Again, ultimately, what you do with your equipment is your decision and your decision alone.


Use your time and resources wisely. Go camping.
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Old 08-31-2020, 06:50 PM   #13
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Wow...I could have taken off a wheel and hand packed a set of bearings for the time it took to read that last post!
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Old 08-31-2020, 11:33 PM   #14
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LOL, that's OK... most of us can read much faster than that
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Old 09-01-2020, 12:33 AM   #15
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LOL, that's OK... most of us can read much faster than that
And some don't have the skills to handpack bearings...at least in a reasonable amount of time!

But if you go 3 or 4 service intervals which I am guessing means years...it all ends up averaging out....according to the thesis that was written.
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Old 09-01-2020, 12:52 AM   #16
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That might be true. Especially if you've never done it before.


Others may have hand packed countless bearings, and just don't care to do it if it's not needed.



The best part is, you can do it any way you want.
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Old 09-01-2020, 12:53 AM   #17
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The best part is, you can do it any way you want.
Yep...agree on that!
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Old 09-01-2020, 02:24 AM   #18
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And some don't have the skills to handpack bearings...at least in a reasonable amount of time!

But if you go 3 or 4 service intervals which I am guessing means years...it all ends up averaging out....according to the thesis that was written.
I agree hand packing is best mainly because you need to see the brakes. I disagree on timing for most to complete the job. Dexter's youtube video is 7min and they cut most of the work out...thats 30min minimum for just the bearings on a tandem axle trailer not counting jacking etc.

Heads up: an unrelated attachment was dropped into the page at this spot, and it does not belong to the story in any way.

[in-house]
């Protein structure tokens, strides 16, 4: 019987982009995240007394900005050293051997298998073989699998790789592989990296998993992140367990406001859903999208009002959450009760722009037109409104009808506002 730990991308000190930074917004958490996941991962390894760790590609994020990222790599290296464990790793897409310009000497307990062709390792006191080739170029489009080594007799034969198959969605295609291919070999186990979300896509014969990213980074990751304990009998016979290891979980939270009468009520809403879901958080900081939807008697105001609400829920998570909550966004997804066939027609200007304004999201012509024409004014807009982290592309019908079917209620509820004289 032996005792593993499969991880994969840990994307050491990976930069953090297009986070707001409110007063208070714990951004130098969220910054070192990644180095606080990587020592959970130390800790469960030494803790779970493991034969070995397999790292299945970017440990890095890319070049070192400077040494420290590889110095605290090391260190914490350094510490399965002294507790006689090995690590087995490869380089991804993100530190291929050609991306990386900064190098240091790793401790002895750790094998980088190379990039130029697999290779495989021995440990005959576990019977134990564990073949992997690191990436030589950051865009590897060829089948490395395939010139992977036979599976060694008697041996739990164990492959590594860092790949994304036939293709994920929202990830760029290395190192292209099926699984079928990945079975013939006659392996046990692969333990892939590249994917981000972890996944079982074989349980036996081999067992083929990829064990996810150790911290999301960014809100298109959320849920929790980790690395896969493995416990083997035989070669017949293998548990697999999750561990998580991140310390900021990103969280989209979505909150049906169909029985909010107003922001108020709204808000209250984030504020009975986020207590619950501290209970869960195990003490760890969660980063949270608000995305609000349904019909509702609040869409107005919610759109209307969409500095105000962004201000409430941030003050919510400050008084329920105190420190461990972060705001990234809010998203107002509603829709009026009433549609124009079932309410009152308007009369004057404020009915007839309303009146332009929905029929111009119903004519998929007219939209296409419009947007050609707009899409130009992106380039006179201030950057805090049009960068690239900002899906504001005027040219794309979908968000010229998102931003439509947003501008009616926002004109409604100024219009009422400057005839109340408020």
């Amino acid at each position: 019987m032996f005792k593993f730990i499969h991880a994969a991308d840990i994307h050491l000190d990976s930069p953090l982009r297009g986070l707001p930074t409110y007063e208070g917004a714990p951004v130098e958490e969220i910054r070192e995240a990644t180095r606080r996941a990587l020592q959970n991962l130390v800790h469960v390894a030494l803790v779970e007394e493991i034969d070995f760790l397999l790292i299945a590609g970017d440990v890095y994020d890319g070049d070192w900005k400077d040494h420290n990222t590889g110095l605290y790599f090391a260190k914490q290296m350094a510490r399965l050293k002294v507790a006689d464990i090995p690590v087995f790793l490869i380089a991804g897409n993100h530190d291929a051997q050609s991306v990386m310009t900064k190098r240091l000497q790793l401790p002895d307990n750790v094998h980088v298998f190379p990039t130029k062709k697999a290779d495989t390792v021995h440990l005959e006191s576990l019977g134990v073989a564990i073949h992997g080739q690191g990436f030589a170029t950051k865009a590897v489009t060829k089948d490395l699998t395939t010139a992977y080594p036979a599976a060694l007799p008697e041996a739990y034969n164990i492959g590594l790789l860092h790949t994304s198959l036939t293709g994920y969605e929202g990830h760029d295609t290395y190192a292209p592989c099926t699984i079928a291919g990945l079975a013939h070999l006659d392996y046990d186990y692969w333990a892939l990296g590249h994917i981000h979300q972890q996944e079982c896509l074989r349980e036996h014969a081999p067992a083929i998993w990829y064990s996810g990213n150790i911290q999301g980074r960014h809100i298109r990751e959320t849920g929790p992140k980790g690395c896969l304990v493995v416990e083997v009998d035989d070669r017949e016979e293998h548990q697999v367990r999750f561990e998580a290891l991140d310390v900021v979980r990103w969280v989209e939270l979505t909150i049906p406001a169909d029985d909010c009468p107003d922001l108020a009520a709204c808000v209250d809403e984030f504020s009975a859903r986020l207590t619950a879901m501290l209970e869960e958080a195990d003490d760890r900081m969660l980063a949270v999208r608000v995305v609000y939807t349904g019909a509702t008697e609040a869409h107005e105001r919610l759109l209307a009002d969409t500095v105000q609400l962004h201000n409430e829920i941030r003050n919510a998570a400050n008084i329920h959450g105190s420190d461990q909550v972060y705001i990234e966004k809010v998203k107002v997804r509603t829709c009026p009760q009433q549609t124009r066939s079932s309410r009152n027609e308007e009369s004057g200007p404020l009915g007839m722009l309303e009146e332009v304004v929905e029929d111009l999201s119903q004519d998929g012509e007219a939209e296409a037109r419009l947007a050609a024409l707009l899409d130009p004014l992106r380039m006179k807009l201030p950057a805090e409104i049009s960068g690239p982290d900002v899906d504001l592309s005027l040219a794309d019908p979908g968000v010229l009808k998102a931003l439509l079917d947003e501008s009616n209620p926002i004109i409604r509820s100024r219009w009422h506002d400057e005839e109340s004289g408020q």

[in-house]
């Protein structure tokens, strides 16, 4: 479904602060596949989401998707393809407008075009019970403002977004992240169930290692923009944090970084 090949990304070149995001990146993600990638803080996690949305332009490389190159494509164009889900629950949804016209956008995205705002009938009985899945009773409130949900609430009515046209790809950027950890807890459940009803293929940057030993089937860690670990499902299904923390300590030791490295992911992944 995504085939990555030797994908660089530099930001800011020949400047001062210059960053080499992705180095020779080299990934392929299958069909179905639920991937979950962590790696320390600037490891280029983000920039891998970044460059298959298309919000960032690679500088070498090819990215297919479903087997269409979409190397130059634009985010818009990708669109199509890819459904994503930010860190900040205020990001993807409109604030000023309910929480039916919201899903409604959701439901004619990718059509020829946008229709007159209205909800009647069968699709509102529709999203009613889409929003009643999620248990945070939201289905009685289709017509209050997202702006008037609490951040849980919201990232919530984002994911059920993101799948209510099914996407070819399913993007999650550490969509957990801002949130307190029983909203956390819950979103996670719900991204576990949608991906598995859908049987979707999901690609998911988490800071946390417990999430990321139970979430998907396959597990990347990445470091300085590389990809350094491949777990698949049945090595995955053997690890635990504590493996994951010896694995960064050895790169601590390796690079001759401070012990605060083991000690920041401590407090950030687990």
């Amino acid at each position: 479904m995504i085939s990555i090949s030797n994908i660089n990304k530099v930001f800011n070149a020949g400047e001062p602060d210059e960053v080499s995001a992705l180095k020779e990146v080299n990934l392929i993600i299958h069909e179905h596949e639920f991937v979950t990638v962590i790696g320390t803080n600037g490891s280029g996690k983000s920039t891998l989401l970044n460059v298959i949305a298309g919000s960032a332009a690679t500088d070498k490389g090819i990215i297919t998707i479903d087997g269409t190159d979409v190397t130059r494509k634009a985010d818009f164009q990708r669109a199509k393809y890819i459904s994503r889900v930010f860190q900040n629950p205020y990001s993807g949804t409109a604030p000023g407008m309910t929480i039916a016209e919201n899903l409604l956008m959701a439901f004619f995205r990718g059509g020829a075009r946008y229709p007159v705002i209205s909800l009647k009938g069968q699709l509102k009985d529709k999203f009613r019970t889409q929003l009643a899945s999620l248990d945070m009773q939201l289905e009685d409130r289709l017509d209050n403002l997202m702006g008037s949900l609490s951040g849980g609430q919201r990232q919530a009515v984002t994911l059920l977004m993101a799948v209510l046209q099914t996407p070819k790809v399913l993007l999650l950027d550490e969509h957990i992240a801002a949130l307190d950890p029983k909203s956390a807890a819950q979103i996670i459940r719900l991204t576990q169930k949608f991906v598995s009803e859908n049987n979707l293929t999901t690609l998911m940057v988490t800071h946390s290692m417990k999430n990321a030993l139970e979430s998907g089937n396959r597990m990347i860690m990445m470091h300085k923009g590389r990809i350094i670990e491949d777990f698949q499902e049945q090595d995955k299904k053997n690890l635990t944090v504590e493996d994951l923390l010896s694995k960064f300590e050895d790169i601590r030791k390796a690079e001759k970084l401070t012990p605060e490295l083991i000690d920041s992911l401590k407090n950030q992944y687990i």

I just did mine and average time was 1.5hrs to replace and pack bearings seals and runs PER wheel counting getting everything jacked, mounted unmounted and cleaned up. I had not done it before on a TT with brakes for those looking to do it for the first time. I have done other trailers (repack only no brakes or replacement) and they went much faster. Started at 2hrs for the first and got shorter maybe best was 45min on the TT.

I ran into issues with a few brakes needing adjustment as I had never dealt with them before, as well cleaning from grease getting past the rear seal on two...I never used the easy lube so perhaps the dealer? I also had issues pulling the factory seals as most would tear apart in peices before popping out and it was painful to get done even with a seal puller.

I will take any tips you have for next time to speed things up. I also found the brass punch would not always stay on the race when driving them out because they were so soft.

Should some decide to use EZ-Lube take note that dexter has a single hole at the back of the axle for grease to come out. If cool and you are not rotating the wheel I can see grease getting past the seal quickly before coming out the front.
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Old 09-01-2020, 06:56 AM   #19
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many of you pull the hubs and hand repack the bearings, even if you have the ez-lube axles. i'm fine with that as you get to see the brakes. i intend to do this myself.

my question has to do with the bearings that you pull out. is there an expected life expectancy on these bearings? our are 6 years old and have thousands of miles on them. they were repacked a couple of years ago by a rv tech when he replaced the brakes. but to be honest i do not know if he hand repacked them or just used the ez-lube feature.

there are many rebuild kits out there that include new bearings, races, seals, and cotter pins. they are much cheaper than buying the parts individually. plus they would have matched and consistent parts which you might not get if you ordered the parts individually. would it be worth it to just bite the bullet, buy the rebuild kits, and just plan on replacing the races and bearings on all hubs at the same time with consistent parts?

is there a rule of thumb as to how often the bearings need to be replaced?
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Old 09-01-2020, 07:26 AM   #20
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When properly maintained and kept within thier load limits bearings will last a very long time. Boat trailers fail more often due to submersion and a lack of maintenance.

If you check them regularly and there is no sign of wear you can keep going. A quick check can be done without pulling the wheel. Jack it up then try to twist the wheel. If you feel play in it then you need to pull the wheel to check the bearings.